Thank goodness for Lamborghini. While other manufacturers display a lack of nerve and imagination, the Raging Bull keeps coming out with machines that couldn't be mistaken for any other supercar, that make no apologies for their flashiness, with designs that are confident and comfortable with the avant-garde. Cars like the Huracan.
This successor to the wildly successful Gallardo is the latest chapter of a story told in metal. The man responsible for its design is Filippo Perini, director of Lamborghini Centro Stile since 2006. While holding this post, he has also created the Reventon and Aventador. In one of his previous jobs, he came up with the Alfa Romeo 8C Competizione. So we're looking at someone whose name could soon be mentioned with the same reverence as people like Bertone, Pininfarina and Gandini.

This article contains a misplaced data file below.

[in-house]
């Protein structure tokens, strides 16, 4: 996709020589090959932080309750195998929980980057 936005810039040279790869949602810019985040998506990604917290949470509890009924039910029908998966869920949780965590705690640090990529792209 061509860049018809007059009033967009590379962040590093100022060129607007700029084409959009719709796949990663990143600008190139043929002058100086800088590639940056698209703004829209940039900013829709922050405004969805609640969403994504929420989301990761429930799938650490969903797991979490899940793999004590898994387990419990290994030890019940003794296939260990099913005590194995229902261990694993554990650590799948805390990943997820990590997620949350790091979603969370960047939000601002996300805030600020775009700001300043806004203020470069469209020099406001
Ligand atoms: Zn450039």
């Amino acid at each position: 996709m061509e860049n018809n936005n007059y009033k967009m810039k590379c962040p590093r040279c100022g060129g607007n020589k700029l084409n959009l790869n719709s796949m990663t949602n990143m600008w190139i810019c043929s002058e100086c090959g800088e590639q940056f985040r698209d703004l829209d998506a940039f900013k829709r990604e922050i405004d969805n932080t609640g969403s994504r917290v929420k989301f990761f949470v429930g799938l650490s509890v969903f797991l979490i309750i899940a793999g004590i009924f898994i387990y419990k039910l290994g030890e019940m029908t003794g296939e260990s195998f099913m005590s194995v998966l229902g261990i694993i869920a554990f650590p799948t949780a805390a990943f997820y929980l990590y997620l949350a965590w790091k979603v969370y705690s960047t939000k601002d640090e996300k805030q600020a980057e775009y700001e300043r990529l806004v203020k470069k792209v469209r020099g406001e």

Just as the Huracan carries the Gallardo's torch, Perini took the baton from Luc Donckerwolke, the man behind the Murcielago. And he has run with it. Right now, he's the Usain Bolt of car design.
Take a head-on view for a greater appreciation of the creases in the hood and the symmetry of the shallow angles. Above the huge hexagonal air intakes are similar-shaped headlights containing LED strips in Y formations. Even the door mirrors get in on the six-sided action.
Studying the Huracan's profile, it's clear that the line traced from the road-kissing front lip only arcs up to the hood, windshield and roof as minimally as possible. Maybe just a little less than necessary, as if the basic ergonomic needs of humans are of little concern. Geometry goes three-dimensional for the cooling ducts and hooded C-pillars.
At the tail, things get cleaner and more elongated. Notice how either side of the rear valance reflects the taillamps and how the quad exhaust tips follow the rising line of the valance's lower edges. Those lamps also have Y-shaped LED strips.